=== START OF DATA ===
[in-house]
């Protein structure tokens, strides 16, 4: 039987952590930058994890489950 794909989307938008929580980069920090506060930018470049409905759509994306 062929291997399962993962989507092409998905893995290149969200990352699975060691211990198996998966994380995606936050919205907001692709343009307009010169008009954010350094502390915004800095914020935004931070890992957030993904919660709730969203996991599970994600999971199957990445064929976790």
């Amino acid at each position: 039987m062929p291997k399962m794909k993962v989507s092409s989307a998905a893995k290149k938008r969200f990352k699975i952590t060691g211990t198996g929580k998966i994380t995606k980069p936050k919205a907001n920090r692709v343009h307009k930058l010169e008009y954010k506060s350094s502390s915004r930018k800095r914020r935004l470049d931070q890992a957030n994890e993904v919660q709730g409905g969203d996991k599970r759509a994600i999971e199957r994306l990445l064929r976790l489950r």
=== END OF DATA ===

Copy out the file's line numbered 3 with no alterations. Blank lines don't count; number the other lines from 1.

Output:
């Amino acid at each position: 039987m062929p291997k399962m794909k993962v989507s092409s989307a998905a893995k290149k938008r969200f990352k699975i952590t060691g211990t198996g929580k998966i994380t995606k980069p936050k919205a907001n920090r692709v343009h307009k930058l010169e008009y954010k506060s350094s502390s915004r930018k800095r914020r935004l470049d931070q890992a957030n994890e993904v919660q709730g409905g969203d996991k599970r759509a994600i999971e199957r994306l990445l064929r976790l489950r």